"Warren - I believe you are a FAKE! ... Rather than throwing mud at people and claiming it is because you are for truth you sit there trying to make yourself look big at the expense of others. You are not big and you are not clever. ... I'm not going to waste my time on someone who has such a narrow point of view he can't see his own self-righteousness."
Isn't there something in the Sermon on the Mount about first casting the beam out of your own eye...? Furthermore, it completely escapes my understanding how any reasonable person could construe Warren's invitation to you to identify objective data supporting your position as "self-righteousness", as "throwing mud" or as trying to make himself "look big at the expense of others".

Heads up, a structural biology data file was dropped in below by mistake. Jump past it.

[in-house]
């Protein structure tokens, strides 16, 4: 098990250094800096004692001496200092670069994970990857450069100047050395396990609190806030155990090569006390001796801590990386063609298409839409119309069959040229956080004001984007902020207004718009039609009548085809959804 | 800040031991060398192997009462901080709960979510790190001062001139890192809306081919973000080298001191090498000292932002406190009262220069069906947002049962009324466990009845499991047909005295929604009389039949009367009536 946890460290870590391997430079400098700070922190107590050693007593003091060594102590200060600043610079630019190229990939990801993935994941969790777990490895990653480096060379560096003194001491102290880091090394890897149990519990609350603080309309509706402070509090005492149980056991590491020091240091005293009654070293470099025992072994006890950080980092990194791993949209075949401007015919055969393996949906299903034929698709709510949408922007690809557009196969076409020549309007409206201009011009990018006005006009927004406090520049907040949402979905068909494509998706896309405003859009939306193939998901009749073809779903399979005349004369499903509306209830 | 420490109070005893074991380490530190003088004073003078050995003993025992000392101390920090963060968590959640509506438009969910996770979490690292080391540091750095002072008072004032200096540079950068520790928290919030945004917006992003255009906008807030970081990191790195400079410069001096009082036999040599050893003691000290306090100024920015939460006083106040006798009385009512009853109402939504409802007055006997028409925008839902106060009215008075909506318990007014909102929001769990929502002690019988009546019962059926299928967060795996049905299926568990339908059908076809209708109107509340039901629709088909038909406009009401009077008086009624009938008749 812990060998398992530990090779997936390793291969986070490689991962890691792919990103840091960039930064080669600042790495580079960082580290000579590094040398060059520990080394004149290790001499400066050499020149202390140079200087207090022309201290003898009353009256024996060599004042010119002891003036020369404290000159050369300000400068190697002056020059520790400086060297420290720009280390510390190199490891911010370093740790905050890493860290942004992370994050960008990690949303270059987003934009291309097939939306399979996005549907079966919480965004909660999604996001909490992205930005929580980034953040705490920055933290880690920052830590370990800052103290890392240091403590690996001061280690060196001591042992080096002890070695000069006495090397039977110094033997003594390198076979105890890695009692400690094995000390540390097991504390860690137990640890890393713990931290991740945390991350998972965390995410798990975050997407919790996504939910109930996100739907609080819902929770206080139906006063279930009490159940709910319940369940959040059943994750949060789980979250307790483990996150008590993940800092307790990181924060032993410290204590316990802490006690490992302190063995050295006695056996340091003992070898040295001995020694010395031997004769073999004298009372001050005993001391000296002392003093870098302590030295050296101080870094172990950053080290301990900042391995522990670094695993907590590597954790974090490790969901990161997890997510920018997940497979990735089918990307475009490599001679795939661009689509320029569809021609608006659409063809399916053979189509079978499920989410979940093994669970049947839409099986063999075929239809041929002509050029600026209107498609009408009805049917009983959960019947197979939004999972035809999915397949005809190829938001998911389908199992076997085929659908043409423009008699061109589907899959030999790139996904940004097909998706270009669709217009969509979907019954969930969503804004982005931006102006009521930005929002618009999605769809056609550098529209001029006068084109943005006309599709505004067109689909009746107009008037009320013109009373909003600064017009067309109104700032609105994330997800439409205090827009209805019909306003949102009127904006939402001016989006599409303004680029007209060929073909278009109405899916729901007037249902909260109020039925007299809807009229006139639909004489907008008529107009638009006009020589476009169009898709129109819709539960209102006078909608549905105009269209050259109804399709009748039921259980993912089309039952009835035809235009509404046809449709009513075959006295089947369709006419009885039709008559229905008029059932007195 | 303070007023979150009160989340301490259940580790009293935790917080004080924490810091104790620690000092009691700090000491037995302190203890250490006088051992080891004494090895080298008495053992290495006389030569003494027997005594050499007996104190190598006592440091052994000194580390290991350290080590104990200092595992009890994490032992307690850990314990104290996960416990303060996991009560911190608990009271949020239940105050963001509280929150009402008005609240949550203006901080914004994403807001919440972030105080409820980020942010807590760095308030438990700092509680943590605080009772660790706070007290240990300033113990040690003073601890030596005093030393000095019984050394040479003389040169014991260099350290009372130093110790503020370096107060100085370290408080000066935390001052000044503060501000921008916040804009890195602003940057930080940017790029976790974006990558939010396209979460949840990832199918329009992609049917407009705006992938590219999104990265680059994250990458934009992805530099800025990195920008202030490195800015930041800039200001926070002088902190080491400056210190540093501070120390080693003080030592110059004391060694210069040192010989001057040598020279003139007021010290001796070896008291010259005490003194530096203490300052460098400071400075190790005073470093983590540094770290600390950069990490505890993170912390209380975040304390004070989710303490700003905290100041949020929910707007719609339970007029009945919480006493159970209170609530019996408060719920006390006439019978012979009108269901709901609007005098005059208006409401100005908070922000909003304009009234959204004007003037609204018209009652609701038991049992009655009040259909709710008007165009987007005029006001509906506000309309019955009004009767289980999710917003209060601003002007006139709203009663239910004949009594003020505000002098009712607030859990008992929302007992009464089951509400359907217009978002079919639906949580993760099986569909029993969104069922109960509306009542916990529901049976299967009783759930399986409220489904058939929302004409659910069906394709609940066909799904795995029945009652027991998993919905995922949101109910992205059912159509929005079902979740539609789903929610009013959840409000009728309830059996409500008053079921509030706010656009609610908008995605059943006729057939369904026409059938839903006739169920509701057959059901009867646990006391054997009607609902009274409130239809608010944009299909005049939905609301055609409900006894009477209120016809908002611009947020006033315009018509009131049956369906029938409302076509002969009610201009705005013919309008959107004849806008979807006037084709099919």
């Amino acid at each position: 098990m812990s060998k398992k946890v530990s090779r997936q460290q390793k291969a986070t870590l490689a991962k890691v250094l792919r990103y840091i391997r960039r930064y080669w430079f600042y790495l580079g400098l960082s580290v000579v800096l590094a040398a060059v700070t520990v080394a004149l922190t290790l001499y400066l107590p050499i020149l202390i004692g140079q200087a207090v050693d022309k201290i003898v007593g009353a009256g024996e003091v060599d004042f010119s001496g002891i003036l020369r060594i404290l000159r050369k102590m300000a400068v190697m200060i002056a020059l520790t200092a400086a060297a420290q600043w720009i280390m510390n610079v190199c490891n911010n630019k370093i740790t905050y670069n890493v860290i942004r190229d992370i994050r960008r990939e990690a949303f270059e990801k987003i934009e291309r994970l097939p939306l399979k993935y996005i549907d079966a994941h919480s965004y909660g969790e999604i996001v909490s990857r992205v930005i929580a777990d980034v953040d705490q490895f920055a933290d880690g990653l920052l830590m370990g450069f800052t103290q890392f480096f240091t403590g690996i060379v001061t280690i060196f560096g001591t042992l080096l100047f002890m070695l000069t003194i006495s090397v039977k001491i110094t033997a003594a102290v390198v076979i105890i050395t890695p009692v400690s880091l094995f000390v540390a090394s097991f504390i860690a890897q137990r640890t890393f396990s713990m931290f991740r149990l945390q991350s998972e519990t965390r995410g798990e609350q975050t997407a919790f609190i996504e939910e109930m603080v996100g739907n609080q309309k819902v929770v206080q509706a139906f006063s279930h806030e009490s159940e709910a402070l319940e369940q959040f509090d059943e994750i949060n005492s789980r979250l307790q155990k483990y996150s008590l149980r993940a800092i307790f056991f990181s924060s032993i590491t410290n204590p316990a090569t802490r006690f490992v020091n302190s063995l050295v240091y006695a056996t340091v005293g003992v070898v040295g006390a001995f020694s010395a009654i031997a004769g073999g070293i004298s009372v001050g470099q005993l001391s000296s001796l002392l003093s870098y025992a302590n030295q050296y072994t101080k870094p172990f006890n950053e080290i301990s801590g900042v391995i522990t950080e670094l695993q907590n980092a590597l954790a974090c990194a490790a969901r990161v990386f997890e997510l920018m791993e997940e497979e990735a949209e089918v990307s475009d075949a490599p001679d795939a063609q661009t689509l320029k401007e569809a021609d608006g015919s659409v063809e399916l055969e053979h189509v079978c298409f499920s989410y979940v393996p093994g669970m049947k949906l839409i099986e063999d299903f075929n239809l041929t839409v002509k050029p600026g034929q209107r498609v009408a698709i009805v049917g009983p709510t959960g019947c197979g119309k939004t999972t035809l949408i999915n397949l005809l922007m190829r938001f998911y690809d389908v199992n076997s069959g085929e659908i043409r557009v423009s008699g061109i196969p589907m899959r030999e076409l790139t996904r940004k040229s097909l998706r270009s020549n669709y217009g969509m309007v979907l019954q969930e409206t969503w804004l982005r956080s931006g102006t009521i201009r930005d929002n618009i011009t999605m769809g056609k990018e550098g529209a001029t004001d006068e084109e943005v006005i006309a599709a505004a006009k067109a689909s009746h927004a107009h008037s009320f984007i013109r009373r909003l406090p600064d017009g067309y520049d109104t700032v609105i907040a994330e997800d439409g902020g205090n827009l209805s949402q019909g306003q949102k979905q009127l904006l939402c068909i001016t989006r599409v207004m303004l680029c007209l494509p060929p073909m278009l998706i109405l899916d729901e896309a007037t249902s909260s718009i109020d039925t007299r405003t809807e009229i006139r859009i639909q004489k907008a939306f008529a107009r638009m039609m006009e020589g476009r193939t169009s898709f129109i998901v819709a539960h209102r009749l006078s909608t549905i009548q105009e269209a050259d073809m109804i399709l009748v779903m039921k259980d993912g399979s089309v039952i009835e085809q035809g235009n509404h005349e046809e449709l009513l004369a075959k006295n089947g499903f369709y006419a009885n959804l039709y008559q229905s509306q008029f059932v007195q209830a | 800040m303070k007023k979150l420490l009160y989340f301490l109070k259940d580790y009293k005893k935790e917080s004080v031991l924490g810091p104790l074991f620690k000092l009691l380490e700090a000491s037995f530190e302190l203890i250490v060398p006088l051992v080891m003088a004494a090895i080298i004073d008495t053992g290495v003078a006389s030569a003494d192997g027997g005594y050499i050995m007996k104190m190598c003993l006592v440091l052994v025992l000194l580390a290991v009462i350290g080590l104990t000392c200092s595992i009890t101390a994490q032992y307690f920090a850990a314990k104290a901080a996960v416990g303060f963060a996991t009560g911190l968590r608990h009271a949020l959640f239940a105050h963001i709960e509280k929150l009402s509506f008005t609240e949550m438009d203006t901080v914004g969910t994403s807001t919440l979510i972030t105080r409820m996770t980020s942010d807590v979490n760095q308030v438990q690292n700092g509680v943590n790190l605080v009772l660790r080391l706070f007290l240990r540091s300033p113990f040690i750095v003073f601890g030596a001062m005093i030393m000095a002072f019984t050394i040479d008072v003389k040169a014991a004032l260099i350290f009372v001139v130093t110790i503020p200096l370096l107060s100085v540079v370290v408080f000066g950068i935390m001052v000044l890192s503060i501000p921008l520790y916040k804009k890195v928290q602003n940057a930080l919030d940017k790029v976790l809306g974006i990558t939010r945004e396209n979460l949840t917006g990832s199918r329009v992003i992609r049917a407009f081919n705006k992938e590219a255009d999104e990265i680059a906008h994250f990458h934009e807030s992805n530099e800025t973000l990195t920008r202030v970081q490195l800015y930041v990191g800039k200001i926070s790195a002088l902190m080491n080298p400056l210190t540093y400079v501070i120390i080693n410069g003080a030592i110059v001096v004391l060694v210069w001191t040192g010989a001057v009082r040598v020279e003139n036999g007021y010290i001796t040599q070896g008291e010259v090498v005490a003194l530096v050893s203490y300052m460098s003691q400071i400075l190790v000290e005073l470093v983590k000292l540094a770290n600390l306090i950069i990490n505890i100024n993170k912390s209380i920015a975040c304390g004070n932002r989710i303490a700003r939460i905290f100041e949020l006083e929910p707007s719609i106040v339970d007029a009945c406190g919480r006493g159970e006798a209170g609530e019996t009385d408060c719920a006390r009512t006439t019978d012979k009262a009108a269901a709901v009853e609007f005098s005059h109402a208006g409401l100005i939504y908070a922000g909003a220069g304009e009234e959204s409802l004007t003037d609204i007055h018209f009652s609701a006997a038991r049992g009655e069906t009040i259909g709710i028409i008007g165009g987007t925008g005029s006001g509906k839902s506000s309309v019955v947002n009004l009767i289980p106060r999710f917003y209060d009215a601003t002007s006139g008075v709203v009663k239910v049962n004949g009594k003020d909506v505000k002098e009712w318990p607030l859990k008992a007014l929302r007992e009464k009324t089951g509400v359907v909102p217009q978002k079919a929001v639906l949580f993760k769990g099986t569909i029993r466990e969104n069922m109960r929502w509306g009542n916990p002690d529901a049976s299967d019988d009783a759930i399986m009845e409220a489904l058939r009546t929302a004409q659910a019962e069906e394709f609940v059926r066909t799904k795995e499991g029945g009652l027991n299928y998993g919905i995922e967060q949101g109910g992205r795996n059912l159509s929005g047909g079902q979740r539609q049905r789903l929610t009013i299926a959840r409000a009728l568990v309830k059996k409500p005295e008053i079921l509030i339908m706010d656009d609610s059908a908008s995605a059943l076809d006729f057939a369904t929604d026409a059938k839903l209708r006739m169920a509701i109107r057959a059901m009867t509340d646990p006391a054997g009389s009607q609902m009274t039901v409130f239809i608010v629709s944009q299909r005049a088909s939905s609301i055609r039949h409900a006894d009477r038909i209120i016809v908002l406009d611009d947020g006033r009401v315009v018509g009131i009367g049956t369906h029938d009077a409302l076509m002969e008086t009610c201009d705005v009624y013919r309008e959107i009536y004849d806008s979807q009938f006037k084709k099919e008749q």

"I also counsel people struggling with homosexual feelings and also spend time with their families helping them come to terms with what has happened."
Being gay isn't something that "happens", like a motor accident or a gas explosion. That aside, how do you help their families? By telling them that being gay is some kind of neurosis or psychological dysfunction for which their families are, at least partly, to blame? Very helpful indeed, I'm sure.
"I am for truth, and I know the truth hurts."
I've lost count now of the number of times that you've said or written those or equivalent words. I strongly suspect that the word "truth", as used by you in the context of discussions about homosexuality, has a special, esoteric meaning which is not accessible to benighted, unsaved, non-fundamentalist individuals like me.
In reply to an earlier post on 26 Jul 2011 12:36:41 BDT
Nom de Plume says:
I hope in time you can find the grace and healing to let go of your anger, from whatever painful experiences it originates, and to spread the love of God of which you speak, by accepting both yourself and others as God's creation.